“Miracles happen,” said venerable Sen. Oren Hatch of Utah, speaking of Republican gains in the Senate Tuesday night, but he might as well have been speaking of the victory of Mia Love as the first black Republican woman to Congress, maybe ever. From lily white Utah, no less.
Love’s win came late in a day full of political news, so its significance may have been lost to mainstream media and even the conservative press. Love, a former small town mayor, is an outspoken conservative, the sort that have to start showing up more often in Republican ranks if that party is to have a chance in elections going forward.
Looking at the exit polls from this years mid-terms, one sees that the GOP strength was among white people, especially men, and voters above 45 years of age. Nothing wrong with that, except it it is not an inspiring vision of the future. Demography is not destiny, despite what some say, yet it would be folly for conservatives to imagine that a mid-term victory like Tuesday’s can be repeated in a Presidential year, let along more than one more.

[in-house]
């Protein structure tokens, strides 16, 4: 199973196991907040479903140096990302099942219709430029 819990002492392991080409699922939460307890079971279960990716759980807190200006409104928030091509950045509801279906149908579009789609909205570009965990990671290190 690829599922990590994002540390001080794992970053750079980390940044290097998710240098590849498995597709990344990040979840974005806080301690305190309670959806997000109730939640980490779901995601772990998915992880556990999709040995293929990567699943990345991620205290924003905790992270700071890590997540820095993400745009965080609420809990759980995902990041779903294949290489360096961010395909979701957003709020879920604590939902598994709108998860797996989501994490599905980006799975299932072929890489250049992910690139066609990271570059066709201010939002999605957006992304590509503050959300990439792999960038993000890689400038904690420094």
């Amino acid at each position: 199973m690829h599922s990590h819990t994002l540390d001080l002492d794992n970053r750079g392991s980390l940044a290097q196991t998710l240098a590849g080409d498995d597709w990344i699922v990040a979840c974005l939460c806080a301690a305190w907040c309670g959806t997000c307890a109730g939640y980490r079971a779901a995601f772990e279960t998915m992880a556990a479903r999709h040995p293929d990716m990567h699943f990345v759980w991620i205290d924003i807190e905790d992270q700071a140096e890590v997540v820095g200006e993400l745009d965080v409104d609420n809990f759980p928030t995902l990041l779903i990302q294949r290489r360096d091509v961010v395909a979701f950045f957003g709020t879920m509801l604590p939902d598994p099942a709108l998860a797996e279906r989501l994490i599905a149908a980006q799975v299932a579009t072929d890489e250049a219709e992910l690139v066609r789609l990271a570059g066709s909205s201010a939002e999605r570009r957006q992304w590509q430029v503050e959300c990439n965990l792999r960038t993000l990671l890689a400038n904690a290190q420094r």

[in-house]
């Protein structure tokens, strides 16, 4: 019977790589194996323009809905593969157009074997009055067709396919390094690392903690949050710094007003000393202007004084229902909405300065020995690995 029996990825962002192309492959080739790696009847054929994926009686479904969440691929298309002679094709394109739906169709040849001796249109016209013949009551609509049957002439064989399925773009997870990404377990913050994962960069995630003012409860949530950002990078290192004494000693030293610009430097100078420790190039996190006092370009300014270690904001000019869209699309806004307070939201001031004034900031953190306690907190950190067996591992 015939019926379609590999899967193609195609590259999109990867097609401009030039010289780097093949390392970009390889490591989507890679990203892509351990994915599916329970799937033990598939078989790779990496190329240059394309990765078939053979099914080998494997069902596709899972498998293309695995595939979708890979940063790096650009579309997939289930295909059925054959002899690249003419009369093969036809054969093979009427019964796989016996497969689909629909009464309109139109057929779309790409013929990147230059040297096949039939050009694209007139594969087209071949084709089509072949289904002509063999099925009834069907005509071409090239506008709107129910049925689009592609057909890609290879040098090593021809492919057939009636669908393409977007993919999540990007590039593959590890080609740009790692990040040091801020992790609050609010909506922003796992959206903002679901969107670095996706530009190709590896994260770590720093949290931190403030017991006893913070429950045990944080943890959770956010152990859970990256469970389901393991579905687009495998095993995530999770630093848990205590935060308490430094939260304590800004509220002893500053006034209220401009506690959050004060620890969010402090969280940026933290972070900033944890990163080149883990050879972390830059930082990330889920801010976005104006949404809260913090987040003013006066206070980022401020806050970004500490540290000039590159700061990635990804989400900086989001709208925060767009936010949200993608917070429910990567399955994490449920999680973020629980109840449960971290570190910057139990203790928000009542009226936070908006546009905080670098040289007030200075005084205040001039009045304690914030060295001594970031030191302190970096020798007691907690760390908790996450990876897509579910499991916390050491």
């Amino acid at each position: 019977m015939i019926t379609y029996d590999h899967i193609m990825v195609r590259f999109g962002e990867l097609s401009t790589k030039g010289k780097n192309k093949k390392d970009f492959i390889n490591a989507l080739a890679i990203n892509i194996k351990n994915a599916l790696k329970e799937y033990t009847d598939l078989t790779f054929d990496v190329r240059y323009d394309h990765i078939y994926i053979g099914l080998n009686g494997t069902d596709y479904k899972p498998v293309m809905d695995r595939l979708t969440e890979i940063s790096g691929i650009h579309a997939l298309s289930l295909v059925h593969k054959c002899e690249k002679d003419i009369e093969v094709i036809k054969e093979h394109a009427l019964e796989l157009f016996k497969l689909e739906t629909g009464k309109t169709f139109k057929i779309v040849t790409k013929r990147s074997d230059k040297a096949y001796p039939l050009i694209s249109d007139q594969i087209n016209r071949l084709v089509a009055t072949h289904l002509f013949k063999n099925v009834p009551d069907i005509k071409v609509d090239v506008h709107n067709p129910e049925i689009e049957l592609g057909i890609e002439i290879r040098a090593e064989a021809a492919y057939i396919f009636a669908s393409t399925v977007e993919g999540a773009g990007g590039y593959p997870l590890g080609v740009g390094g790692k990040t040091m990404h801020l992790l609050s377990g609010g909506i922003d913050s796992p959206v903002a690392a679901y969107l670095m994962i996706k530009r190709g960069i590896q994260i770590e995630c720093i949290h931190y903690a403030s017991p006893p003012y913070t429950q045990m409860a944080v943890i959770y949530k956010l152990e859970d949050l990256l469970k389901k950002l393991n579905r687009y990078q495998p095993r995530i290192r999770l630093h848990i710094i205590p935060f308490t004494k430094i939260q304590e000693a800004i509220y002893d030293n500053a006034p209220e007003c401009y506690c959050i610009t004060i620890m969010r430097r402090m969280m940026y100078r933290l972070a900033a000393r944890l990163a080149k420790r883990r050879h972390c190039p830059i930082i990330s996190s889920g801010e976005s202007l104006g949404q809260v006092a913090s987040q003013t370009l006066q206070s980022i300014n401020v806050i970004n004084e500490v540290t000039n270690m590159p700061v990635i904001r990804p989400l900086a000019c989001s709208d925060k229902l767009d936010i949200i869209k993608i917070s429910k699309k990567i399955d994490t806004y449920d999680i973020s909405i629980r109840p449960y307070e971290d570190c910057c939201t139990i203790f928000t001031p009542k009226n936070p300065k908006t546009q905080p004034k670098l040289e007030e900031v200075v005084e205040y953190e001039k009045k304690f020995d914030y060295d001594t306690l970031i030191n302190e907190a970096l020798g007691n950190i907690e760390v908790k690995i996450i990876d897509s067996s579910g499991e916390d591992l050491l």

Republicans going forward are going to have to improve their ground game, and that includes personal outreach to young voters and ethnic minorities–minorities that will be a majority in a few years. There is no reason why those blacks, Latinos, Asians and others cannot be conservative, but no reason also they should conservative in politics if conservative activists don’t reach out to cultivate relationships with them.
One way to do so is with candidates with a minority background–like Mia Love.